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JAMA Dermatol. 2014 Mar;150(3):280-7. doi: 10.1001/jamadermatol.2013.6249.

Association of advanced leukemic stage and skin cancer tumor stage with poor skin cancer outcomes in patients with chronic lymphocytic leukemia.

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  • 1Department of Dermatology, Brigham and Women's Hospital, Harvard Medical School, Boston, Massachusetts.
  • 2Department of Medical Oncology, Dana-Farber/Brigham and Women's Cancer Center, Harvard Medical School, Boston, Massachusetts.



Although it has been well established that patients with chronic lymphocytic leukemia (CLL) have an increased risk of developing skin cancer, few studies have investigated the effect of CLL stage on the risk of poor skin cancer outcomes. The present study of CLL staging assesses outcomes of melanoma, squamous cell carcinoma, and Merkel cell carcinoma in this high-risk population.


To determine if progression of CLL measured by advanced Rai stage (III or IV) is associated with worse skin cancer outcomes.


Twenty-year retrospective study at 2 academic centers in Boston, Massachusetts, of adults with CLL and either melanoma, squamous cell carcinoma, or Merkel cell carcinoma.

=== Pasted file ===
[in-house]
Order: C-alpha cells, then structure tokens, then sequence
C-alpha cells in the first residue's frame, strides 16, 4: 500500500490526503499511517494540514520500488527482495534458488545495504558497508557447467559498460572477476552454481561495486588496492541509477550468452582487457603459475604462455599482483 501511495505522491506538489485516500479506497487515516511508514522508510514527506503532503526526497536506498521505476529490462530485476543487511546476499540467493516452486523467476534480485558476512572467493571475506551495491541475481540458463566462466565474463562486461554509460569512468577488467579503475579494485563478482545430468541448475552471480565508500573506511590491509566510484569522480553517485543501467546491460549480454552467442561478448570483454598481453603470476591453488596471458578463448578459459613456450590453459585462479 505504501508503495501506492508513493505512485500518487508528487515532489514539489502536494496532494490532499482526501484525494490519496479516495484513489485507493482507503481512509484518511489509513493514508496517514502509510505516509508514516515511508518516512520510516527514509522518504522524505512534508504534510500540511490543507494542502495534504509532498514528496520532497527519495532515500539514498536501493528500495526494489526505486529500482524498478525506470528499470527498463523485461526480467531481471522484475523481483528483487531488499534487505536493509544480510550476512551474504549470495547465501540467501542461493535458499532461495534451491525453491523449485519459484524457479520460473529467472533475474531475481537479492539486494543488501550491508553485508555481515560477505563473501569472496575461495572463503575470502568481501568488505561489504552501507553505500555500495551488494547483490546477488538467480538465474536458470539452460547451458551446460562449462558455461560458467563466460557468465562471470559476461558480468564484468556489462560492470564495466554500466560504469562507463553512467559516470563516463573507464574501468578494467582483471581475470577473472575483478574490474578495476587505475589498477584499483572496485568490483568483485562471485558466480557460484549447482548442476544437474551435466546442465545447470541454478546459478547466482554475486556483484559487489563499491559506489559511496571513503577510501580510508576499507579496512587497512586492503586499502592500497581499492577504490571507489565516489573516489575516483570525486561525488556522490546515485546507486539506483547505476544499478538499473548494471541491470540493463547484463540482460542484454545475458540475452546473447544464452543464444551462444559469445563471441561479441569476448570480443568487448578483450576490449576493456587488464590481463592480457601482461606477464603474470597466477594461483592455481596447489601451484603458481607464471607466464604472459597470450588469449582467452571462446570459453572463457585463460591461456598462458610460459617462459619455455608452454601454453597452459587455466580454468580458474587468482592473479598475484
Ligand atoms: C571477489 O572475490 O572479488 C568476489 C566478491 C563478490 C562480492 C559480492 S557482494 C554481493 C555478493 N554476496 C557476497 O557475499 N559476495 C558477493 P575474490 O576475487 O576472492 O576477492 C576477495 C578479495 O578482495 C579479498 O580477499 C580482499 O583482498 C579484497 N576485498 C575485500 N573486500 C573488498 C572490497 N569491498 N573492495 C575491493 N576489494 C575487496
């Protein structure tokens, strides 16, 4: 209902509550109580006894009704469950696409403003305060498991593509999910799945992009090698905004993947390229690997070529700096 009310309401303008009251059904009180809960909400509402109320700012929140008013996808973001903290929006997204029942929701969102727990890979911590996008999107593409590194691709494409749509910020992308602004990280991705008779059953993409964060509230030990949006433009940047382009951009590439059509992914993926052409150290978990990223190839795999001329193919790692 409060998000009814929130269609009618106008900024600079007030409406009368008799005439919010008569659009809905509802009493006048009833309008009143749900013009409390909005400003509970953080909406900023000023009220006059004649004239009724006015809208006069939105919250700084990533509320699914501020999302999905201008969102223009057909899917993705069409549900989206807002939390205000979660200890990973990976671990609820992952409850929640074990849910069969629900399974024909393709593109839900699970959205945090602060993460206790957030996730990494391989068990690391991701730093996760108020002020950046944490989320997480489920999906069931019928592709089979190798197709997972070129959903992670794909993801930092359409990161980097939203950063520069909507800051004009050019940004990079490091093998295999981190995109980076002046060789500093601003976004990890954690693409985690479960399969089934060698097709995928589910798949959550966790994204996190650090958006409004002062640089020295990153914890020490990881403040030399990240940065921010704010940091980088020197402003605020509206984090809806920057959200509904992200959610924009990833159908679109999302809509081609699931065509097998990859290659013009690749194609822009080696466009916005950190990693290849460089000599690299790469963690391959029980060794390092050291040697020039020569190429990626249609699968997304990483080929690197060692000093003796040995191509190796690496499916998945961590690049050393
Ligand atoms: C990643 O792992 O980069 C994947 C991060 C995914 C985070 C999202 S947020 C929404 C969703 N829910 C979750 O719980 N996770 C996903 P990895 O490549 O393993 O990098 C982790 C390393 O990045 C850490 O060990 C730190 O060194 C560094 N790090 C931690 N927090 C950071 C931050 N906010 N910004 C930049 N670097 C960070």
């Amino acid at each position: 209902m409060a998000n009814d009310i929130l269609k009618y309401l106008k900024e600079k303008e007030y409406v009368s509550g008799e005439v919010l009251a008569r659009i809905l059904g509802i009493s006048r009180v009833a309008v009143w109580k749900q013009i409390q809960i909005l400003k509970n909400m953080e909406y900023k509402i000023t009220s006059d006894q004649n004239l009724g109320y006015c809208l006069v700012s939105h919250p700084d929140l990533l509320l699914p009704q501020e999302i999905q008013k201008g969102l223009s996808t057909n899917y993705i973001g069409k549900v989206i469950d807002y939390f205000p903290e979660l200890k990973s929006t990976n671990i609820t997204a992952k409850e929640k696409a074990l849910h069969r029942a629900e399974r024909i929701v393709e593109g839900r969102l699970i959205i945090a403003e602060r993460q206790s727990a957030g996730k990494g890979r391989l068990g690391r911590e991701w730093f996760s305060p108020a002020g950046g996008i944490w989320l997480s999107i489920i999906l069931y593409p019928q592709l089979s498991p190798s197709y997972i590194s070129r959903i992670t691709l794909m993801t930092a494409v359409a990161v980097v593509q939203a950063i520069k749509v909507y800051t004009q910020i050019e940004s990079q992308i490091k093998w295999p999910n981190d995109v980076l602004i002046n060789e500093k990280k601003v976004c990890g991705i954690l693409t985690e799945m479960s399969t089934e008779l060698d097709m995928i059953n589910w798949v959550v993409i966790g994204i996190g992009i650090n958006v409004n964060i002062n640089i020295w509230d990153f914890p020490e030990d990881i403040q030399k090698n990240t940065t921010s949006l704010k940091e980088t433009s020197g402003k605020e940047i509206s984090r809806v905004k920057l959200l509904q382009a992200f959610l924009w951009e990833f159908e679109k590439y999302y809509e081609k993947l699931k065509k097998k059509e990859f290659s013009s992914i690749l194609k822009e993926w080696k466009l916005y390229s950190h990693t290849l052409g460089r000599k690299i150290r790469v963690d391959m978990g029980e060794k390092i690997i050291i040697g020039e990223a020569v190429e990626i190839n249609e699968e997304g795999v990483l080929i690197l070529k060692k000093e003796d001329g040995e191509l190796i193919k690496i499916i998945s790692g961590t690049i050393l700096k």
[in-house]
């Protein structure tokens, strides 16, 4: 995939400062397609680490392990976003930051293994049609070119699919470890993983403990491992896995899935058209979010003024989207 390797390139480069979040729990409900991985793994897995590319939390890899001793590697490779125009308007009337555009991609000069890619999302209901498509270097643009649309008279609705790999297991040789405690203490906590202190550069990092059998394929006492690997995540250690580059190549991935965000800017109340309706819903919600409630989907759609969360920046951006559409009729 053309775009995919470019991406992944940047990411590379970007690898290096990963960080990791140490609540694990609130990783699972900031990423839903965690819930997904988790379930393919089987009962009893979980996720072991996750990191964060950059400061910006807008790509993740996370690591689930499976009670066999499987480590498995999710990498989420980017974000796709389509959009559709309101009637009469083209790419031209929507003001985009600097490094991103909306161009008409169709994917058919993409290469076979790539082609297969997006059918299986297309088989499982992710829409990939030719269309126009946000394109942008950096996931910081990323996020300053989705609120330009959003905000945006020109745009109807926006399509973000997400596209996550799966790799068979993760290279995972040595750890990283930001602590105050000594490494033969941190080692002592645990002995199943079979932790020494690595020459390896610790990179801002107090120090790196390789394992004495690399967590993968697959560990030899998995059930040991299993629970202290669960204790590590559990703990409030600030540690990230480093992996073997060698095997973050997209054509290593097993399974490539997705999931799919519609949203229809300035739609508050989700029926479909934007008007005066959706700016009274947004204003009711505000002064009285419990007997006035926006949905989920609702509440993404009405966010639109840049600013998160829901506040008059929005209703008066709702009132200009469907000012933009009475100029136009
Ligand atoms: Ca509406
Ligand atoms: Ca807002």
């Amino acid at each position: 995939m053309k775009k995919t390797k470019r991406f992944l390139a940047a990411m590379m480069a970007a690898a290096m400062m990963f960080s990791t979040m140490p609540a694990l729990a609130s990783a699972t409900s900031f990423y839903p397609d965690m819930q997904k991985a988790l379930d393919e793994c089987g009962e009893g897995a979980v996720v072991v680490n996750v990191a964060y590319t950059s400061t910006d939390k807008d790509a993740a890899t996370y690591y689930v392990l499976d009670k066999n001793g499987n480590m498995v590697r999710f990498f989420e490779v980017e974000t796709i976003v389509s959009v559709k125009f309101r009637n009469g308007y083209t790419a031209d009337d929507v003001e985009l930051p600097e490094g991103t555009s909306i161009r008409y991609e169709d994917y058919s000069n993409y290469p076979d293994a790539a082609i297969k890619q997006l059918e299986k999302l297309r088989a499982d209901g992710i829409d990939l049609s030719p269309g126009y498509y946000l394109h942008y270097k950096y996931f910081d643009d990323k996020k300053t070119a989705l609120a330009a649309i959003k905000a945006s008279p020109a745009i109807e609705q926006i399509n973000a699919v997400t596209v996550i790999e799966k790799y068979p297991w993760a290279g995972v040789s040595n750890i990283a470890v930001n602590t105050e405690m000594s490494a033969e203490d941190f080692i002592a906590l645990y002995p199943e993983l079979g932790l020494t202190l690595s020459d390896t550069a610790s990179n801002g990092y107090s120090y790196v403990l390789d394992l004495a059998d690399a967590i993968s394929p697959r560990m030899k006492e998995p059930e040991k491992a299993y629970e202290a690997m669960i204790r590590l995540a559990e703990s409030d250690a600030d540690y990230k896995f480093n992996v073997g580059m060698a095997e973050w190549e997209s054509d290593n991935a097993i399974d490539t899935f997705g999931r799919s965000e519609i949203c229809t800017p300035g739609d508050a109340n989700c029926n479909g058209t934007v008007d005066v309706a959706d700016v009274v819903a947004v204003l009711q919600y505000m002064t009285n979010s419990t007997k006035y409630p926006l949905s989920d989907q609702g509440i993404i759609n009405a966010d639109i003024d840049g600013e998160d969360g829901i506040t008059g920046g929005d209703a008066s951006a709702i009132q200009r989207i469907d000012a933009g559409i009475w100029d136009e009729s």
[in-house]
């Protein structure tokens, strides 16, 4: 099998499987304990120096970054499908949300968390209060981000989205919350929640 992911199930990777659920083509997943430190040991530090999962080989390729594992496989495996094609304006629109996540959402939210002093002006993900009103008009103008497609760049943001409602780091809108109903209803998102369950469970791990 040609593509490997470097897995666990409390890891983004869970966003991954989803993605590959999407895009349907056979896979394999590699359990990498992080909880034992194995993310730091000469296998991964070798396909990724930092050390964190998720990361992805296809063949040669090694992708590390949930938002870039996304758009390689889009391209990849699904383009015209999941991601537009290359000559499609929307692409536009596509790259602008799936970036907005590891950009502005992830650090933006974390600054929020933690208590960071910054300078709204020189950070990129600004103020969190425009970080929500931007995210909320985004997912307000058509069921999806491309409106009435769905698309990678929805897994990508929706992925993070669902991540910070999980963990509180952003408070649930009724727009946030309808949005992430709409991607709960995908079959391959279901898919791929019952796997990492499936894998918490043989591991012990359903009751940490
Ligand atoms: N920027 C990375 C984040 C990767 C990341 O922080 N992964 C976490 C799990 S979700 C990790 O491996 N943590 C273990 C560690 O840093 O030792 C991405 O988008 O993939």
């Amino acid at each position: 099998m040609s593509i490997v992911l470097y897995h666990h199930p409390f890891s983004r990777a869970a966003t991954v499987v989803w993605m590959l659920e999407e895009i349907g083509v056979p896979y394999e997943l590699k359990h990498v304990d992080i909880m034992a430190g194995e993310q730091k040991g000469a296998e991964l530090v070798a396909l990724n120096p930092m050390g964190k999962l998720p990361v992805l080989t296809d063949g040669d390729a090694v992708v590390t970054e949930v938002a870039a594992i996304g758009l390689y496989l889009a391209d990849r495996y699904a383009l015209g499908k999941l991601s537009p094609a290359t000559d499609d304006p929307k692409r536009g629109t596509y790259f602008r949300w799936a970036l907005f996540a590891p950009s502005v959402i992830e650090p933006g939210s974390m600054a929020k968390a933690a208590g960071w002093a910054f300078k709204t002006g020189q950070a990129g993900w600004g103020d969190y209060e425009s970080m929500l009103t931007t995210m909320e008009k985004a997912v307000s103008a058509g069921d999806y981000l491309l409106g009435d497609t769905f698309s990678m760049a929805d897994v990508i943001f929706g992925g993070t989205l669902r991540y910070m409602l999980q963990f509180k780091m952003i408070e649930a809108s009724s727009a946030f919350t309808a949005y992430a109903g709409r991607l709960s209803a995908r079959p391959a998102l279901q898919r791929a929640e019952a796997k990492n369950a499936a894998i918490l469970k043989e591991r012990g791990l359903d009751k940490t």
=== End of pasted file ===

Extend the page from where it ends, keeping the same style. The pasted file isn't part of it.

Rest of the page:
Hazard ratios (HRs) for the development of poor skin cancer outcomes (local recurrence, nodal metastasis, distant metastasis, or death from skin cancer).


In total, 133 patients with 377 primary skin cancers and a median follow-up of 41 months were included. Squamous cell carcinoma predominated (92.0%). The risk of death from skin cancer was equivalent to the risk of death from CLL (13.5%). On multivariate analysis, advanced Rai stage (III or IV) at the time of the first skin cancer diagnosis (HR, 4.5; 95% CI, 2.3-8.9) and a high skin cancer tumor (T) stage (HR, 4.9; 95% CI, 2.2-10.8) were associated with poor skin cancer outcomes. Those with both a low skin cancer T stage and a low Rai stage (n = 265) had a low risk (5.3%; 95% CI, 3.2%-8.7%) of poor skin cancer outcomes. Those with a low T stage and a high Rai stage (n = 89) had a significantly higher risk of poor skin cancer outcomes (16.9%; 95% CI, 10.9%-26.0%). The 23 patients with a high T stage had high risks of poor outcomes regardless of CLL status (27.3% if a low Rai stage and 50.0% if a high Rai stage, with wide 95% CIs).


In patients with CLL and non-basal cell carcinoma skin cancer, mortality is as high from skin cancer as from CLL. The Rai stage and skin cancer T stage should be considered when risk-stratifying patients with skin cancer. Regular communication between dermatologists and oncologists will help facilitate the identification of patients with CLL who are at high risk of having poor skin cancer outcomes.

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